“Uber and its ride-hailing competitors routinely offer drivers temporary increases in pay known to drivers as promotions,” the NBER paper states. “Promotions are used to increase trip supply, equilibrating supply and demand without the need for surge pricing.” Driving for Uber can feel a lot like playing the slot machines.

Uber’s real-time data is catnip to economists. The company has 600,000 drivers in the US and about 2 million globally. It does millions of trips per day with prices that vary continuously based on location, traffic, and demand, among other factors. Influential MIT economist Josh Angrist is one of the researchers behind the earnings accelerator. Uber has previously recruited econ superstar and former Obama administration adviser Alan Krueger as a collaborator.

To the people who worked on it, the earnings accelerator is just another part of the ongoing experiment that is Uber, a chance to pull some levers and test an interesting economic hypothesis. To the part-time drivers who were randomly selected to participate, it’s their livelihood. Imagine if someone bought a week of accelerated earnings for $100 and then was in a car accident, or had to care for a sick child. They can’t get that down payment back. Previous research has found that “gig” economy platforms like Uber attract lower-income workers whose earnings are somewhat unstable.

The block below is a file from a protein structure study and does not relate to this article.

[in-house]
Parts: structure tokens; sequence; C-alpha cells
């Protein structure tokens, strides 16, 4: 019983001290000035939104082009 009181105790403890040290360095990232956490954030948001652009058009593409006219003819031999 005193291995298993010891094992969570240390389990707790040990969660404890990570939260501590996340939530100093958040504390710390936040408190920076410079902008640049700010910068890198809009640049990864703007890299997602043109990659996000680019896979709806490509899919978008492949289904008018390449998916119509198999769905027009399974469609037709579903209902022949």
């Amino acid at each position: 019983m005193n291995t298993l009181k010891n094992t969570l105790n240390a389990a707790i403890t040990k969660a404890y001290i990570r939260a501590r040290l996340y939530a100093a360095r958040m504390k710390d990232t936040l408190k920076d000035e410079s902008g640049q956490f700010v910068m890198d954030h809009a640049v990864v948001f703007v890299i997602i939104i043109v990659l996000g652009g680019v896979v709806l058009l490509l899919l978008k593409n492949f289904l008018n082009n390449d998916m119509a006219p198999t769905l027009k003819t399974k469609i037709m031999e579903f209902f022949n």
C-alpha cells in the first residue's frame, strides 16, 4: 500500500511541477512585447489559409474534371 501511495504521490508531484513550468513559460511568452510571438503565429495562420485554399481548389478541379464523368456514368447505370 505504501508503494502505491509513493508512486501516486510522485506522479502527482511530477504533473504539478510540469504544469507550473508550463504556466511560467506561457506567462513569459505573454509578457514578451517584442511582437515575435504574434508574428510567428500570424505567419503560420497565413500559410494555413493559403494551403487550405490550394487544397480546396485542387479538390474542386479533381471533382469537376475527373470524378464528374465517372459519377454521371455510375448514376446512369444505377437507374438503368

“Under a taxi-style lease contract if you get sick or if something unexpected happens, you may lose money. That’s part of what we’re exploring,” Sydnee Caldwell, the other MIT researcher working on the study, wrote Quartz in an email. “The vast majority of drivers who accepted lease contracts indeed benefited in the sense that they made more money by opting in than they would have if they had not accepted the offer.”

Uber said its study was approved by MIT’s Institutional Review Board and that drivers selected to participate were sent an opt-in form with a disclaimer about academic research by either text, email, or a pop-up in the Uber app. The disclaimer shown to Boston drivers said the study could last through the end of 2016.

“This academic study is part of broader efforts to better understand the extent to which drivers benefit from Uber’s flexible work model in quantitative terms,” an Uber spokesman said in an emailed statement.

It’s hard not to feel like Uber’s definition of “flexible” increasingly means “able to be manipulated by short-term incentives.” That, after all, is what this study is really probing: what it takes to get drivers to rearrange their schedules and even wager present dollars on the possibility of future earnings. “People respond a lot to changes in their hourly earnings,” Caldwell told US News.

And what of the current “accelerated earnings” promotion in Houston? Academic research aside, it’s also a convenient way for Uber to lock in a supply of drivers ahead of the busy Halloween weekend.